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Keeping a Close Eye on Fare Labeled Gluten-Free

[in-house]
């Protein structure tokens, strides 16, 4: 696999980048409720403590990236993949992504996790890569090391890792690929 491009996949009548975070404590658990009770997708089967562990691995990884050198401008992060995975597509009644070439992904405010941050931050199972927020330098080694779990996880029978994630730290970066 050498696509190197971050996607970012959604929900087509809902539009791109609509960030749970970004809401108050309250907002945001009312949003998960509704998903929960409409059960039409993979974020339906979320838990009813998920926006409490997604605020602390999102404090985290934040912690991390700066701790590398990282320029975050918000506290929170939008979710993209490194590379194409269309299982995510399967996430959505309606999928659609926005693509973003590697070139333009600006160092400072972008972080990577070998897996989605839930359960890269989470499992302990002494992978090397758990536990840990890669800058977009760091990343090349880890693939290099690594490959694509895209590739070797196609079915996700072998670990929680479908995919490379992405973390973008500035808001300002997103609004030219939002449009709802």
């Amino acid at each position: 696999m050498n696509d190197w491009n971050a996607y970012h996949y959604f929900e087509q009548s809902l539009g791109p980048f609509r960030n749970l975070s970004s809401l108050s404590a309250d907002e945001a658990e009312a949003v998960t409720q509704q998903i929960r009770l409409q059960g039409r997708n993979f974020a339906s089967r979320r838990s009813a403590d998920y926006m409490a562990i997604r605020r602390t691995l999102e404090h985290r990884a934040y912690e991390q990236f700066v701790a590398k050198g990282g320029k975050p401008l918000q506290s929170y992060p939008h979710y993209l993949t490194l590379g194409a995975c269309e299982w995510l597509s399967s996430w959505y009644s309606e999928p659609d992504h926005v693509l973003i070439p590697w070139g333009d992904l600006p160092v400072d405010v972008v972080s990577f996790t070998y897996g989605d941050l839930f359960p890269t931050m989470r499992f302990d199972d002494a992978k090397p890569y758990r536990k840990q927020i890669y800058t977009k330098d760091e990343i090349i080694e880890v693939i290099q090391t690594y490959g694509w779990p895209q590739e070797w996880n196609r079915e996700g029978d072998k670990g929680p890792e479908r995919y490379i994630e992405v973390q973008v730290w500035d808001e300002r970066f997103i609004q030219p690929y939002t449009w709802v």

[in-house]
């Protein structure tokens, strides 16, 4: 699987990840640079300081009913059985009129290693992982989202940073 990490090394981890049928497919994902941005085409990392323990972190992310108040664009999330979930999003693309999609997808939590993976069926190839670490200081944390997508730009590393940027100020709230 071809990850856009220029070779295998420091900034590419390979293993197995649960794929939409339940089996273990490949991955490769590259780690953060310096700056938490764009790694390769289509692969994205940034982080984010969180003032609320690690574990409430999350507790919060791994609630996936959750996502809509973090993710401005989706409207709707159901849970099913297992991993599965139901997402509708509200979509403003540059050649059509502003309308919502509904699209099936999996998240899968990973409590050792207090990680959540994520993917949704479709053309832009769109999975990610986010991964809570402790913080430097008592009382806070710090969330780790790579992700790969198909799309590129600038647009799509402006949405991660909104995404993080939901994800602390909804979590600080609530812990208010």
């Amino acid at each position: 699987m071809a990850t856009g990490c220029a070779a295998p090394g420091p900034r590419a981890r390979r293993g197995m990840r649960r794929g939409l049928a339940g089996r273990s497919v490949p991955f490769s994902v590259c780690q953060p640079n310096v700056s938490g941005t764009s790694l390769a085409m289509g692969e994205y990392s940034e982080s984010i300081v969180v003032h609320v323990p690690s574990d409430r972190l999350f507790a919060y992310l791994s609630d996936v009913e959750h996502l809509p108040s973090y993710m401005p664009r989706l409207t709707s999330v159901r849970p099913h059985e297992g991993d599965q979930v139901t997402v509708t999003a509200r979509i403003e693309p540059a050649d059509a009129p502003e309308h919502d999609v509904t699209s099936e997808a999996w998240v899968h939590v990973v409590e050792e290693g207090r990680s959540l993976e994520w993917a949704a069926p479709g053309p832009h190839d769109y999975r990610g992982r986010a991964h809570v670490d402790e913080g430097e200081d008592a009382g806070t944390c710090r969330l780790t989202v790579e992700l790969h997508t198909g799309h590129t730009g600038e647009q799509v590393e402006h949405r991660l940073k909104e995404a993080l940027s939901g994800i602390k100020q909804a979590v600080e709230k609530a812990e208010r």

The goal of most food companies is to make their products hyperpalatable so that you eat more of them. To do that, they add sugar, salt and fat. The catch? If they take out something—like fat to make a low-fat food—they balance that equation by adding in more sugar to improve the taste, says Laura Schmidt, PhD, professor of health policy at the School of Medicine at University of California, San Francisco. And you can also assume that other "healthy" labels, like "gluten-free," might have the same problem. Research in 2018 in the journal Pediatrics, which looked at gluten-free foods marketed to children, found that 88 percent of these products contain less fat and sodium compared to conventional fare, but 79 percent were packed with sugar. The lesson? Read the nutrition label to know exactly what you're getting.